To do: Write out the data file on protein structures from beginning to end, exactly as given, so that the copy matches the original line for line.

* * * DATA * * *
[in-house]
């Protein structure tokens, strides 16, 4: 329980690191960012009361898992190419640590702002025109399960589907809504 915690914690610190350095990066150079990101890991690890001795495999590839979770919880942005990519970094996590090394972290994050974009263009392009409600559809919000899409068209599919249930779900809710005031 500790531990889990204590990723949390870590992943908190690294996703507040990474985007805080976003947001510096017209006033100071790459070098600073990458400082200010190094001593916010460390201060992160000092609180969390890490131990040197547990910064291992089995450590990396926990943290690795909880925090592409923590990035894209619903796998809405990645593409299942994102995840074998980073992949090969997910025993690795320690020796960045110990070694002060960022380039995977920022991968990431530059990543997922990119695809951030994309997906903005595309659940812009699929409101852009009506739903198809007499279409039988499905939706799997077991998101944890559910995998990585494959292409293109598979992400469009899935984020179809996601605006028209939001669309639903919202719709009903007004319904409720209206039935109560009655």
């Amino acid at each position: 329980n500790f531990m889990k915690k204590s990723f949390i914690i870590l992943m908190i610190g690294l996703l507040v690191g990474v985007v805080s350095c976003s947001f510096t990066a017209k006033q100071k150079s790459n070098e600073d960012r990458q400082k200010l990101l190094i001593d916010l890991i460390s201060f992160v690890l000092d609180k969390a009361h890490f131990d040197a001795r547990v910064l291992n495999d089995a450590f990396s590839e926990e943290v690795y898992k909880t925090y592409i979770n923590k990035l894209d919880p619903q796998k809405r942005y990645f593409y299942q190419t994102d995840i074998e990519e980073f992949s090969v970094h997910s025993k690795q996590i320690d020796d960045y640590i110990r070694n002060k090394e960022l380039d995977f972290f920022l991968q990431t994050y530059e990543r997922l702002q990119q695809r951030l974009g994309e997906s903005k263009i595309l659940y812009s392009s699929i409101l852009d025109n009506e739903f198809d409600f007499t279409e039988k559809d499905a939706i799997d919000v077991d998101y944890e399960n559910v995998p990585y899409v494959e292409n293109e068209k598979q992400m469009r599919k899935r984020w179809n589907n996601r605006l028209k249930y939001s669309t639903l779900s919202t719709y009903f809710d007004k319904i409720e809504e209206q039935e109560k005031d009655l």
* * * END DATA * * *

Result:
[in-house]
């Protein structure tokens, strides 16, 4: 329980690191960012009361898992190419640590702002025109399960589907809504 915690914690610190350095990066150079990101890991690890001795495999590839979770919880942005990519970094996590090394972290994050974009263009392009409600559809919000899409068209599919249930779900809710005031 500790531990889990204590990723949390870590992943908190690294996703507040990474985007805080976003947001510096017209006033100071790459070098600073990458400082200010190094001593916010460390201060992160000092609180969390890490131990040197547990910064291992089995450590990396926990943290690795909880925090592409923590990035894209619903796998809405990645593409299942994102995840074998980073992949090969997910025993690795320690020796960045110990070694002060960022380039995977920022991968990431530059990543997922990119695809951030994309997906903005595309659940812009699929409101852009009506739903198809007499279409039988499905939706799997077991998101944890559910995998990585494959292409293109598979992400469009899935984020179809996601605006028209939001669309639903919202719709009903007004319904409720209206039935109560009655």
């Amino acid at each position: 329980n500790f531990m889990k915690k204590s990723f949390i914690i870590l992943m908190i610190g690294l996703l507040v690191g990474v985007v805080s350095c976003s947001f510096t990066a017209k006033q100071k150079s790459n070098e600073d960012r990458q400082k200010l990101l190094i001593d916010l890991i460390s201060f992160v690890l000092d609180k969390a009361h890490f131990d040197a001795r547990v910064l291992n495999d089995a450590f990396s590839e926990e943290v690795y898992k909880t925090y592409i979770n923590k990035l894209d919880p619903q796998k809405r942005y990645f593409y299942q190419t994102d995840i074998e990519e980073f992949s090969v970094h997910s025993k690795q996590i320690d020796d960045y640590i110990r070694n002060k090394e960022l380039d995977f972290f920022l991968q990431t994050y530059e990543r997922l702002q990119q695809r951030l974009g994309e997906s903005k263009i595309l659940y812009s392009s699929i409101l852009d025109n009506e739903f198809d409600f007499t279409e039988k559809d499905a939706i799997d919000v077991d998101y944890e399960n559910v995998p990585y899409v494959e292409n293109e068209k598979q992400m469009r599919k899935r984020w179809n589907n996601r605006l028209k249930y939001s669309t639903l779900s919202t719709y009903f809710d007004k319904i409720e809504e209206q039935e109560k005031d009655l």